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Follow Up Friday: Gender Pay Gap

Friday, March 18, 2011

Heather Boushey, senior economist at the Center for American Progress, talks about the state of the pay gap between what men and women earn in the workplace, and follows up on whether young, single women are making more than their male counterparts. 

Guests:

Heather Boushey
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Comments [8]

Emma from Manhattan

Just one tangential note: stop calling women without children "childless"; it is not a lack, but a conscious, responsible decision. If anything, they should be called "childfree".

Mar. 18 2011 12:03 PM

Let's simply get rid of marriage, once and for all, and let's produce children in factories instead, and thereby free up both men and women so that they could really compete with each other without these constraints of "having a family" or "caring for children." Marriage is such an absurdly outdated and obsolescent institution.

Mar. 18 2011 10:52 AM
megan from Brooklyn

Thanks for the clarification! Really apprecaite this segment!!

Mar. 18 2011 10:50 AM
h l

also, women will be 'laid off' before their male colleagues.

Mar. 18 2011 10:47 AM
Nick from UWS

Finally, a woman with an absolutely gorgeous speaking voice, who speaks like an adult and not like she's six years old, who speaks in direct, coherent declarative statements like she knows what she is talking about. Bravo...bravo....sign Ms. Boushey for prime time on NPR!!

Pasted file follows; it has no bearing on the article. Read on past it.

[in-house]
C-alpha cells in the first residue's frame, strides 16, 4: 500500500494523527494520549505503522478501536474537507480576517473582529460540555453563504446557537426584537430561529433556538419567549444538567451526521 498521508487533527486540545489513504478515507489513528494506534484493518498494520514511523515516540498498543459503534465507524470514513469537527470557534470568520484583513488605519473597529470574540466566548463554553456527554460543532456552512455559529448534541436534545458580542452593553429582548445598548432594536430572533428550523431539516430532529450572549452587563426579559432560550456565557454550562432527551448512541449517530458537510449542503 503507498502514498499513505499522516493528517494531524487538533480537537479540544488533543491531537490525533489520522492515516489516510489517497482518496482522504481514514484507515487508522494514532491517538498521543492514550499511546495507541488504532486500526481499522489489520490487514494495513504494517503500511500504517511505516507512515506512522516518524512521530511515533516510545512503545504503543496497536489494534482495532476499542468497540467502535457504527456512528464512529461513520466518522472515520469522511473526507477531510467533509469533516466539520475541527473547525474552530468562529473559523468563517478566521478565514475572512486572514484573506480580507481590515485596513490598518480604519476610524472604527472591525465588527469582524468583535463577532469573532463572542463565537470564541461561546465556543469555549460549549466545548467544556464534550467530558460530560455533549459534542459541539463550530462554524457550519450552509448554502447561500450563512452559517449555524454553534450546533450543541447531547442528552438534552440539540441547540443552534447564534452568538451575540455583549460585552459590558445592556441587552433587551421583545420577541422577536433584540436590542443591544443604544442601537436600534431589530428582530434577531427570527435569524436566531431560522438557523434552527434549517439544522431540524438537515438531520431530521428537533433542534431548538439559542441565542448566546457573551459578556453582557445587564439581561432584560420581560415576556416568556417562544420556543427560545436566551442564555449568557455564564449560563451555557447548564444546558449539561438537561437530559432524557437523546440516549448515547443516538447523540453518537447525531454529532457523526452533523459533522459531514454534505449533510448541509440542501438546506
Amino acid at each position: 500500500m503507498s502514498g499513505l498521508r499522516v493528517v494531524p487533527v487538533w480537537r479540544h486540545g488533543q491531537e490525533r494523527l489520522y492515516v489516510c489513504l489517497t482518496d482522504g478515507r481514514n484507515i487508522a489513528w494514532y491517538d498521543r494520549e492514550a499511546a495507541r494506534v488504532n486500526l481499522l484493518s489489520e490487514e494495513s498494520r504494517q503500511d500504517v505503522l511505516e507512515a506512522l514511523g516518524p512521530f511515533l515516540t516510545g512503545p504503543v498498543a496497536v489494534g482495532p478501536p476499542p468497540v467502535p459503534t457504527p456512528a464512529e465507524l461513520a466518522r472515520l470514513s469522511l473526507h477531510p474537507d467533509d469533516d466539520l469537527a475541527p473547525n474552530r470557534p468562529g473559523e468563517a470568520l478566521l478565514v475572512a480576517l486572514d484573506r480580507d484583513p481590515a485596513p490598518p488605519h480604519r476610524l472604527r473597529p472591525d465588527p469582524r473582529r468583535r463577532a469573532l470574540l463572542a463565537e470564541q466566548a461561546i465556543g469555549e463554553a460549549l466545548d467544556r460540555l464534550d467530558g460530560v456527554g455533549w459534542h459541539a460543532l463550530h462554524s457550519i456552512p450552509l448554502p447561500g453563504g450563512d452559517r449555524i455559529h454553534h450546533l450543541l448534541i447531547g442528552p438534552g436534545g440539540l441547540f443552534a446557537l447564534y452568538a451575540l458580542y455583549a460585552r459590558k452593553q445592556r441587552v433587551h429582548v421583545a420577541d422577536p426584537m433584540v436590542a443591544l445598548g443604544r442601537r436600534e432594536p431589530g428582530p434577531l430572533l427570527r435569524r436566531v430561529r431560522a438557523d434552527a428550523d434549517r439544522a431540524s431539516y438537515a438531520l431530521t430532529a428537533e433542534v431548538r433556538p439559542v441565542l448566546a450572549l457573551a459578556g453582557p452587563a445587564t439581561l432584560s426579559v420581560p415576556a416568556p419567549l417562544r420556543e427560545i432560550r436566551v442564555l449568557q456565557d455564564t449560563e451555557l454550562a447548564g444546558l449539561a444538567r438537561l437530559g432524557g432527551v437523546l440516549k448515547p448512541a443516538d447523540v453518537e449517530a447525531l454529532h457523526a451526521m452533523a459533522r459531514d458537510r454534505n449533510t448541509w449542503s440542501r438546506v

Mar. 18 2011 10:47 AM
Karen Otten Elias from Westchester

AGAIN, you must bring the conversation back to the fundamental truth that big business has increasingly not paid a living wage since the 1970's. This is vital background to why men have fallen back. Ask the question is why, in light of this vital background, are women motivated to try harder and move forward? is it because they have some support from fathers and husbands, is it because they don't have past generations of LOST income to discourage them? Is it because motherhood and/or homemaking sets the stage for being willing to work for nothing and move forward after various stages of life?

Mar. 18 2011 10:44 AM
Peg from rural NY

In my large extended family (2 generations of wage earners (20-64 yr age range), who work in both white collar and blue collar jobs - 95% of the women earn more (and sometimes much more) than their male mates.

Mar. 18 2011 10:44 AM
gloria

And then what happens when families have kids? Men with kids earn more than everyone else.

Mar. 18 2011 10:43 AM

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